I love your family’s story, Kara. You all are such a melting pot of cultures! You know, I felt some of these same things after I was married even before we moved abroad. My family and my husband’s family are quite different, and the two of us molded our family cultures to create what we wanted in our own home. It was an adjustment for our families as they saw us changing and becoming what the two of us would be together. This has only continued to evolve as we’ve lived overseas. So while I don’t completely understand the dynamics you’re dealing with, I join you in finding hope in an eternal mindset where ‘home’ is not a place. <3

  7. Danielle B. January 21, 2016

    this describes how I feel so well! Thanks for sharing! I struggle with the word “home”. Not knowing what it means anymore. At new home I obviously don’t fit, I stick out, I’m a foreigner. But at old home I look like I should fit and everyone thinks I do, but I don’t. I’m definitely a triangle now. 😊

    1. Lauren Pinkston January 25, 2016

      I can’t tell you how many times I’ve gone back to that blog post I linked here, Danielle! You’re in good company.

  8. Anna January 22, 2016

    Such a good description.  We’ve been stripped and remade.  I’m going to remember that. 🙂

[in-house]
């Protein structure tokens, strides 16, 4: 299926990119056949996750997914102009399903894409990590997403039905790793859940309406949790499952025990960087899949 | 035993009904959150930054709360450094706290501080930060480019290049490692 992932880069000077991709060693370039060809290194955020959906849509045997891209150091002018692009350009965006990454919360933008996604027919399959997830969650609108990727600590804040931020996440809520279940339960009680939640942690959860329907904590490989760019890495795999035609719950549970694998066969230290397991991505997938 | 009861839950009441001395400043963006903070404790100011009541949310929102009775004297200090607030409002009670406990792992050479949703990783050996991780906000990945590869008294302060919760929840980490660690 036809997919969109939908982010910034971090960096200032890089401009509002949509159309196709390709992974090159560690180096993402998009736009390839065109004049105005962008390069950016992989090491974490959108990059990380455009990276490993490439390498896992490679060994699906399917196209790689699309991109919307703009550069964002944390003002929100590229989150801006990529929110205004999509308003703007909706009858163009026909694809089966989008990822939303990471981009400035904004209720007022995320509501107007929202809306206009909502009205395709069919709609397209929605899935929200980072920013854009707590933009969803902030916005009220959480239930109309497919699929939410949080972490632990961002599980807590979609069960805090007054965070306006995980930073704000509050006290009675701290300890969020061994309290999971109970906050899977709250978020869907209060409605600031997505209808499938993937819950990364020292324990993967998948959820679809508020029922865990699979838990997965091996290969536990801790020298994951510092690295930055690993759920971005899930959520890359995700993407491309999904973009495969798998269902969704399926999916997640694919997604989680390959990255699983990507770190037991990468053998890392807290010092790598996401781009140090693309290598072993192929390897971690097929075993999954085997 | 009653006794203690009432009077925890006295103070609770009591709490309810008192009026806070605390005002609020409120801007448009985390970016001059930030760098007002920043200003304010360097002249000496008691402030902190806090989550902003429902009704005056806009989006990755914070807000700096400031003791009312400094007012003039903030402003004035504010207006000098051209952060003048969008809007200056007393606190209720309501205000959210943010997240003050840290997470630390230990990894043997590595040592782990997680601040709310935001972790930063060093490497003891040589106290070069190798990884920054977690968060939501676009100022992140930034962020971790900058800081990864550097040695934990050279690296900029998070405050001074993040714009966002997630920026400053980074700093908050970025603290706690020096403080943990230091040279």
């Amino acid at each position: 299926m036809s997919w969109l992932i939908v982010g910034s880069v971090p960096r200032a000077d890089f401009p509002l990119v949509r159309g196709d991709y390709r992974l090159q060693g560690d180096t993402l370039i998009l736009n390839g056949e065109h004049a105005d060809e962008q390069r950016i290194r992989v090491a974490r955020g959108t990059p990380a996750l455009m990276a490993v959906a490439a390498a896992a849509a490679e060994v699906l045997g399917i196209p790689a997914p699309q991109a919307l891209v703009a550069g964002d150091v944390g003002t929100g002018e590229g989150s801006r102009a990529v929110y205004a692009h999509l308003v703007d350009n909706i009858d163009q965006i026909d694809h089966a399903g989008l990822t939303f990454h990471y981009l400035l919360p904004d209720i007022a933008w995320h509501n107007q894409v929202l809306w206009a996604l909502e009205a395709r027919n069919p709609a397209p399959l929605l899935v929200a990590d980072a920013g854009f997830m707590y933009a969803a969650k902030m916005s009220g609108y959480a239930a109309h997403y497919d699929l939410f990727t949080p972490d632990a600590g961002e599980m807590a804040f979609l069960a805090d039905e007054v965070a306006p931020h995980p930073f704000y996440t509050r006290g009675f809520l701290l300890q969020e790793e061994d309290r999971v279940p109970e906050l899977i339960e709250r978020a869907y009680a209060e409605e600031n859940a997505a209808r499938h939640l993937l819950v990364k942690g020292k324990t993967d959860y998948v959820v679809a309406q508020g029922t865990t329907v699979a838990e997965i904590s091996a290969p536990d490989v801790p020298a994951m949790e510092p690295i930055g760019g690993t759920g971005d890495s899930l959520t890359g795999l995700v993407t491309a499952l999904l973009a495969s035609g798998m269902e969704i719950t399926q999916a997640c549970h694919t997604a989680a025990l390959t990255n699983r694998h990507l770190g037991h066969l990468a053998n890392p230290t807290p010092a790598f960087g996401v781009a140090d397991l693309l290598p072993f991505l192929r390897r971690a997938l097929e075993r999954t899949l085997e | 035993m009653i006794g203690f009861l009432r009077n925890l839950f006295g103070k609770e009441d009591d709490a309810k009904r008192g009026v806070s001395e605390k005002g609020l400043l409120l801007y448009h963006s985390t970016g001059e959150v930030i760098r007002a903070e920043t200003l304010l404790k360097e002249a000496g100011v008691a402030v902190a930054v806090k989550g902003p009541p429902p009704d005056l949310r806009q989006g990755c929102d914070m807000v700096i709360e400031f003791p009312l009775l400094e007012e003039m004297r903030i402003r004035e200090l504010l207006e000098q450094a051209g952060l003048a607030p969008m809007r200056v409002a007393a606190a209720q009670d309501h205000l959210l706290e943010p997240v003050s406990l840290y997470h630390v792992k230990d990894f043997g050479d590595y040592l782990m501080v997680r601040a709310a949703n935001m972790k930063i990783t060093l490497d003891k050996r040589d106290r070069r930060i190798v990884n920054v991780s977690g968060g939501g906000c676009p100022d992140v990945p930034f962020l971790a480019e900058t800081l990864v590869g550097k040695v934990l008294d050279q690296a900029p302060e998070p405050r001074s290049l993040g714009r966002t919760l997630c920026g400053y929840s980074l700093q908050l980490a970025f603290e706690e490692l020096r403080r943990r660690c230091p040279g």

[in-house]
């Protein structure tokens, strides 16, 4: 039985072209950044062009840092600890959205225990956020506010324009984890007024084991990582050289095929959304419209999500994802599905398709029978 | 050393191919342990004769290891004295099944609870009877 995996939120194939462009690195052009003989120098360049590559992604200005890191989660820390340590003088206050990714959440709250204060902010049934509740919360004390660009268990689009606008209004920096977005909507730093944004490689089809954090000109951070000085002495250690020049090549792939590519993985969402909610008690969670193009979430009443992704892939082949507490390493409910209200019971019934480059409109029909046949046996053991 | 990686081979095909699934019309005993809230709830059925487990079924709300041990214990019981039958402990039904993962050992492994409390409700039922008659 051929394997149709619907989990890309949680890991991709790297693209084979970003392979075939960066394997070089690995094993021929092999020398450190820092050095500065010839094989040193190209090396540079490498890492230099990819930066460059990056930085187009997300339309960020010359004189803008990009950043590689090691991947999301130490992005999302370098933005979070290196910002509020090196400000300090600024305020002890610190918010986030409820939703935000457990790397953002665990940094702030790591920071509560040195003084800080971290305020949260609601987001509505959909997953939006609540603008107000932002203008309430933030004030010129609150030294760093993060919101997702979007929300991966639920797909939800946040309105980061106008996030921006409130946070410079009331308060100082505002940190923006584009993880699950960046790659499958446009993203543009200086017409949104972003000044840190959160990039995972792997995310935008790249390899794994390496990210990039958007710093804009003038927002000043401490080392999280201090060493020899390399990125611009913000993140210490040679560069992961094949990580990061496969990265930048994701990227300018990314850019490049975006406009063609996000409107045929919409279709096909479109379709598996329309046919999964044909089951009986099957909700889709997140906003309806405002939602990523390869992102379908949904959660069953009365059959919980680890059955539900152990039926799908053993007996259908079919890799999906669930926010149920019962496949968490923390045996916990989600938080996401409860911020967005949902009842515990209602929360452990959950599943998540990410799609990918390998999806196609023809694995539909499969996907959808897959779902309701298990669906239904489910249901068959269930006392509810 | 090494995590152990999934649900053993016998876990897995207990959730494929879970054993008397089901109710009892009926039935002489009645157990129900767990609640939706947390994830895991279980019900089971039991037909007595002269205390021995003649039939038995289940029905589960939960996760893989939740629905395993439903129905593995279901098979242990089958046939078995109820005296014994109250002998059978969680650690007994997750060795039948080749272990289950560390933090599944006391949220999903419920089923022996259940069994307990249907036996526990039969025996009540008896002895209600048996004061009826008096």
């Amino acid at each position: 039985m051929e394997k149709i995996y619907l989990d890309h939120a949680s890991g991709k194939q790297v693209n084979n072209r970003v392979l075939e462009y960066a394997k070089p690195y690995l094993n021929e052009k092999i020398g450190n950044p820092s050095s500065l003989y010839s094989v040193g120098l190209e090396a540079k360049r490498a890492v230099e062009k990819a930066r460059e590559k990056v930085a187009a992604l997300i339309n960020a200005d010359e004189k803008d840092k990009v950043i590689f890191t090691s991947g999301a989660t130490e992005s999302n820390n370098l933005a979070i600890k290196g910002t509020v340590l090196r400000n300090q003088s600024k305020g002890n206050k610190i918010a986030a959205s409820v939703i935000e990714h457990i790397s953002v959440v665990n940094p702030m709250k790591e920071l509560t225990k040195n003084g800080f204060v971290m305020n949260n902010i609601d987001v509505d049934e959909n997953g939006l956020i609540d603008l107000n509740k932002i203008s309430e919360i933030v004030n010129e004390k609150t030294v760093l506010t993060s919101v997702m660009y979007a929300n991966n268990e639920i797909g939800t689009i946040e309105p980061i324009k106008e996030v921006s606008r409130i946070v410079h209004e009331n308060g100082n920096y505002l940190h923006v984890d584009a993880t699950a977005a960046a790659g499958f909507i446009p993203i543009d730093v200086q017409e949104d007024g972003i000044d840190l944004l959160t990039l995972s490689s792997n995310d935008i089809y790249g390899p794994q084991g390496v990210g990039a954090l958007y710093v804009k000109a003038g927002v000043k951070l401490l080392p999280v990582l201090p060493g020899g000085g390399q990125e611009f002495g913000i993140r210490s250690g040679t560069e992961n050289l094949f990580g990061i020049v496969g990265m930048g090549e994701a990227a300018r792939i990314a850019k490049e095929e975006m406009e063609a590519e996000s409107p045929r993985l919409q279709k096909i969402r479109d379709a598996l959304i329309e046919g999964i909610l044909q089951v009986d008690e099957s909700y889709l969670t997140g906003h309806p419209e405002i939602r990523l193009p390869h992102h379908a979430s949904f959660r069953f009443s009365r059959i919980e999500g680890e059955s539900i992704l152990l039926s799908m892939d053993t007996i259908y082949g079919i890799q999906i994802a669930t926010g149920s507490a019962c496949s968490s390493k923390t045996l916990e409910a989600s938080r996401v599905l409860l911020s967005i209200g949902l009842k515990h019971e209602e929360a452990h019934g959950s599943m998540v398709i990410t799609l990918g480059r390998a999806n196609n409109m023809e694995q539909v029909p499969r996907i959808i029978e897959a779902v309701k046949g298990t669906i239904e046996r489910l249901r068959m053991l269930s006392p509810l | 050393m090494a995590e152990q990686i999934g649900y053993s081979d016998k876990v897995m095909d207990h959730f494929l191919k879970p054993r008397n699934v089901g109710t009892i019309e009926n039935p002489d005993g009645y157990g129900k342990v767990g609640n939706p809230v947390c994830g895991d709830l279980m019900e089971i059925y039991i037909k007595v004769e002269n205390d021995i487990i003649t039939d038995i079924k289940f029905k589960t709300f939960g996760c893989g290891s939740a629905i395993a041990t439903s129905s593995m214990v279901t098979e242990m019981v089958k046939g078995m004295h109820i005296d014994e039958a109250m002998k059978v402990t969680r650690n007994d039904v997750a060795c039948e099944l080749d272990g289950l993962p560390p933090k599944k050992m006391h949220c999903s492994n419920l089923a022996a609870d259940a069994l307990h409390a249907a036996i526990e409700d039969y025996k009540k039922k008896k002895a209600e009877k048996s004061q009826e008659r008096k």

1. Lauren Pinkston January 25, 2016

      Yes, Anna. I just read your latest update. Thinking of you in your big move! My husband and I were planning on going to the CMDA conference in Greece this year, but we may just wait and go to the one in CM again next year. We should totally meet up there one day! My hubs is a family doc and I’ve done some research with some of the CMDA board members. What a great family to be a part of. 🙂

      1. Anna January 25, 2016

        Yes, one day. 🙂  That would be cool!

  9. Lynn Bonsey January 25, 2016

    We are just very nervously preparing to go ‘home’ for our first trip back. I think I need to keep in mind the triangles and remade phrase too. Am partly dreading the trip and transitioning our nearly 4 year in and out of her birth culture is already stressing me. Who said going home was restful!!!!

  10. Kim January 25, 2016

    For some reason I couldn’t reply to the comment you left on my first comment, but I wanted to say thanks for the prayers and book info! Part of leaving was so we could do more on this side of things with AshaBelle, so I’m excited to hear more about your new endeavors empowering women… it’s my favorite 🙂 

  11. Maura Cook February 9, 2016

    I missed this article a few weeks ago and cannot believe the perfect timing reading it today, after a night and morning crying many tears about not fitting into my family. We have been away for three years, back 5 months and about to go away for another 3 years. I misinterpret everything my family says about leaving and returning and the changed people we are. I seem to be a horrible person when I’m around my close family who I’ve missed the last few years. Your post has given me starting points for some self examination, so thank you. Sometimes I don’t know who I am anymore.